determined to be medically necessary. Students will be provided with the opportunity to make up any
work missed as a result of such absences, if possible. For more information or requests for
accommodations, students should inform their instructor(s) and/or contact the Civil Rights Compliance
Officer/Title IX Coordinator, at 412.237.4535 or smisra@ccac.edu.

Attendance Procedure for Religious Observance


The college will make reasonable efforts to accommodate students who must be absent from classes or
miss scheduled exams in order to observe a religious holiday or participate in some other form of
religious observance. Students shall be provided, whenever possible, reasonable opportunity to make up
academic assignments missed due to such absences, unless doing so would create or impose an undue
burden on other students or the College. It shall be the students’ responsibility to provide written notice
via the Request for Accommodation for Religious Observances Form (accessible at
https://www.ccac.edu/nondiscrimination/) to every instructor for each course in which an accommodation
is being requested. For more information contact the Civil Rights Compliance Officer/Title IX Coordinator,
at 412.237.4535 or smisra@ccac.edu.

Chosen First Name Procedure for Students


Many individuals use names other than their legal first name to identify themselves for a variety of
personal and/or cultural reasons. The college seeks to provide an inclusive and non-discriminatory
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environment by making it possible for students to use a chosen first name on college records when a
legal name is not required. Chosen first names may not be applicable in certain programs due to the
requirements of accreditation organizations and clinical sites. For more information, please see the
Student Handbook (accessible at https://www.ccac.edu/Academics/Academic-Rules-and-
Regulations/CCAC-Student-Handbook/).

MyCCAC Portal and Academic Email


The MyCCAC portal provides access to all course, grade and administrative information at
https://my.ccac.edu. All email correspondence regarding your academic work is to be conducted to and
from your CCAC academic email account.

Access your course information, email, Student Handbook, incident


reporting and college services at:
https://my.ccac.edu

Course Outline Corrections:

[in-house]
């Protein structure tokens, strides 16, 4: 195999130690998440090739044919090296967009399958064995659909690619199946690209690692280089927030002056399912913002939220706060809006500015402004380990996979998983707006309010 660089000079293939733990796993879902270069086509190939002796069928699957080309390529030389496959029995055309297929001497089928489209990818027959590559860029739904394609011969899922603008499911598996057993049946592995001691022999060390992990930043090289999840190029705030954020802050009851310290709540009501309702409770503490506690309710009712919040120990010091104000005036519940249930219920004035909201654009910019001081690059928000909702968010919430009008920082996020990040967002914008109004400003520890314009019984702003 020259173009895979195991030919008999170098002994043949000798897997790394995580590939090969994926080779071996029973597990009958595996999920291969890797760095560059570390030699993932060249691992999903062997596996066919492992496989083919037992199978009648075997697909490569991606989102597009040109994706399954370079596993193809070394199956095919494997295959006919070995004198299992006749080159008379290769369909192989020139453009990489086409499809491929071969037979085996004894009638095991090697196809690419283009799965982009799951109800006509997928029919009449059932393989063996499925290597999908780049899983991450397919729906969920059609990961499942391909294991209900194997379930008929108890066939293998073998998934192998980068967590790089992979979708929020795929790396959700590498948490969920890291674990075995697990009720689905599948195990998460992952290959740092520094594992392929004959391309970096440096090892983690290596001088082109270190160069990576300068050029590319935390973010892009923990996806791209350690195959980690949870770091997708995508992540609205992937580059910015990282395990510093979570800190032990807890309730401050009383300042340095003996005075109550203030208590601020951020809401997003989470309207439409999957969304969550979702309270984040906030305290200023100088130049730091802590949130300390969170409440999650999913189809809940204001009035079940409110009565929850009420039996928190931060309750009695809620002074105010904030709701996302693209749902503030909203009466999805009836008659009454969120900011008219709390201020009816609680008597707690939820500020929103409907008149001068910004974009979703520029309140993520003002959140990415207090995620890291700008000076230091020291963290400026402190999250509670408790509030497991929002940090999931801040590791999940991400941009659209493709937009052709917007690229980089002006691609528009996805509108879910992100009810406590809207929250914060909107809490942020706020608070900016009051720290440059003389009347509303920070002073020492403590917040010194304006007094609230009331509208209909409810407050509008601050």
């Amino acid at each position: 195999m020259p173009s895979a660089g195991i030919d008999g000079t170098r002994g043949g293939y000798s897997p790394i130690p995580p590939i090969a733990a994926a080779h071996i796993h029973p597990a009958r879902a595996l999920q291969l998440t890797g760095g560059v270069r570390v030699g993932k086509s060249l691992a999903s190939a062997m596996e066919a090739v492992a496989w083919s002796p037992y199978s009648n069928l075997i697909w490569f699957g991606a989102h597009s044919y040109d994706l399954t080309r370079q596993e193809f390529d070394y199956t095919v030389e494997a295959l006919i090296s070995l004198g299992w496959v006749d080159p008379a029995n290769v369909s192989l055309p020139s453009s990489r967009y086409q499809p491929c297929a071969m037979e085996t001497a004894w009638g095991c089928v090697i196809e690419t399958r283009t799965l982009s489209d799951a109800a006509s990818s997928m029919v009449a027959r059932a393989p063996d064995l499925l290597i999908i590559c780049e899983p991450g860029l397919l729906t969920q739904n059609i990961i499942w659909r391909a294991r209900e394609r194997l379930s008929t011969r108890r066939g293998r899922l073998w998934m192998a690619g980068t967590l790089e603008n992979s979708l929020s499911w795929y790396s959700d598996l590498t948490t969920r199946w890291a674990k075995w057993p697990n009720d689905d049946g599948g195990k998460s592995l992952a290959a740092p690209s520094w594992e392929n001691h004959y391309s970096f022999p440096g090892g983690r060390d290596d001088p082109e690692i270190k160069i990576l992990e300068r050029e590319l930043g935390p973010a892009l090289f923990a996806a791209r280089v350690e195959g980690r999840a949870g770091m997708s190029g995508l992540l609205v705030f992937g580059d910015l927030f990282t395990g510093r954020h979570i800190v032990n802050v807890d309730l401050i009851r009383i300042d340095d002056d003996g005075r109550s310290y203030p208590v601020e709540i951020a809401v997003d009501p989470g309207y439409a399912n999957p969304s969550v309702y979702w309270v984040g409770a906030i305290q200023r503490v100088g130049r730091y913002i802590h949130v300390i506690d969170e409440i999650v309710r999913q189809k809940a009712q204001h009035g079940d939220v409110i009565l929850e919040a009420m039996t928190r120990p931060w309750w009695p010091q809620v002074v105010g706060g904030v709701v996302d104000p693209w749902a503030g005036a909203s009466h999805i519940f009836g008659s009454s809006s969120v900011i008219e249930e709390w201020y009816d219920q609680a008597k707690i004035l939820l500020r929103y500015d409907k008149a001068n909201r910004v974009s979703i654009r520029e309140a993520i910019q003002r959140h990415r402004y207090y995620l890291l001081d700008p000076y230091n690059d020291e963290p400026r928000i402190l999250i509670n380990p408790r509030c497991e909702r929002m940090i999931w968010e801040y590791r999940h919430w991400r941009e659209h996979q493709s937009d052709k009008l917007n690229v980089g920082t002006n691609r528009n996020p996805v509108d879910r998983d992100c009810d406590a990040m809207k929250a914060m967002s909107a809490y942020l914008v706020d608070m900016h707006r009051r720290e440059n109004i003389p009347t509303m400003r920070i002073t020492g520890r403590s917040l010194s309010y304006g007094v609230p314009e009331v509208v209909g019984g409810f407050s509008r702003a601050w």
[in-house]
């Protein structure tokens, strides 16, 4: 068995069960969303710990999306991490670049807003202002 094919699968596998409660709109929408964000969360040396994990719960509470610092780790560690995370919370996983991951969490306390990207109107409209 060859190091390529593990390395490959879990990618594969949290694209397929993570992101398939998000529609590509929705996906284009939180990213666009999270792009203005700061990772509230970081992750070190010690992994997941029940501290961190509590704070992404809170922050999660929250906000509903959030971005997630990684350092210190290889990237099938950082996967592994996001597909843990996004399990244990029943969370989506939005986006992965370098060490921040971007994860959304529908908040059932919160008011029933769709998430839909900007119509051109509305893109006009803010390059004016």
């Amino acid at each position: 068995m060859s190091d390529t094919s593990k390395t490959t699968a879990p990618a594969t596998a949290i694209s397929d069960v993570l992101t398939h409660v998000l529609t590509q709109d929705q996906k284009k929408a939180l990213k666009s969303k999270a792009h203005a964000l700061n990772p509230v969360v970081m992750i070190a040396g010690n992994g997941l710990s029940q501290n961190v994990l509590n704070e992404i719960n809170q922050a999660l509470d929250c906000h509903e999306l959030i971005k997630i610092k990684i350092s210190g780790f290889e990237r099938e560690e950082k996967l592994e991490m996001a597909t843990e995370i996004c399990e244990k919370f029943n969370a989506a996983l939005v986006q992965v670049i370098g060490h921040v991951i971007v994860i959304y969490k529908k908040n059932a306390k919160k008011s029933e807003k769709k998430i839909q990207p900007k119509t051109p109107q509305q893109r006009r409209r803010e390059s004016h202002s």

During the semester/session, reasonable changes to the course outline may be academically appropriate.
Students will be notified of these adjustments by the instructor in a timely manner.
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The following is the tentative class schedule for the Fall 2017 semester. In the event of canceled or shortened days due to severe
weather or emergencies, the schedule may be modified.

Course Plan:

Class
Lesson or Topic Learning Activities Assignments Evaluation
Week/Date
Syllabus Review Introduction, Pair Share Thoroughly read syllabus Grammar Pre-test
Tuesday, Grammar Pre-test
October 17

Writing: A First Look, Lecture, group work Read chapter 1 (pgs. 2-18), Writing Pre-test
Planning and Drafting chapter 3 (pgs 35-56), chapter 4
Your Paper: Exploration, (pgs. 57-81), chapter 5 (pgs.
Thursday,
Revising and Editing 82-103)
October 19
Your Paper: Courageous
Transformations,
Paragraphs, MLA
MLA, Narration: Lecture, group work, Read chapter 21 (pgs. 395- Mock Works Cited
Tuesday, Relating Events, shifts in-class writing 421), Read chapter 8
October 24

Active verbs, Group work, lecture, Read pgs. 607-719, Dan Literature Analysis
prepositions, pronouns discussion Greenburg’s “Sound and Fury,” paragraph Final Copy
Reading discussion, run- Maya Angelou’s “Momma’s
Thursday,
ons, fragments, Encounter,” and Marta Salinas’
October 26
conferences “The Scholarship Jacket” (pgs.
464-474), chapter 6 (pgs104-
116), handbook (pgs. 607-719)
Writer’s workshop, Peer review, lecture, Read chapter 6 (pgs104-116), Narrative Analysis
Tuesday, sentence variety discussion handbook (pgs. 607-719) Rough Draft
October 31

Comparison: Showing Group work, lecture, Read chapter 13 (pgs. 219- Narrative Analysis Final
Relationships, Reading discussion 231), Copy
Thursday,
discussion,
November 2
capitalization, writer’s
conferences
Comparison Reading Jigsaw discussions, Read Chris Lee’s “Invasion of Comparison Analysis
Discussion, lecture, discussion the Body Builders,” Richard Rough Draft
Capitalization, Writer’s Rodriquez’s “Private Language,
Tuesday, conferences Public Language,”
November 7 or Henry Jenkins’s “Art for the
Digital Age” (pgs. 527-537),
chapter 6 (pgs104-116),
handbook (pgs. 607-719)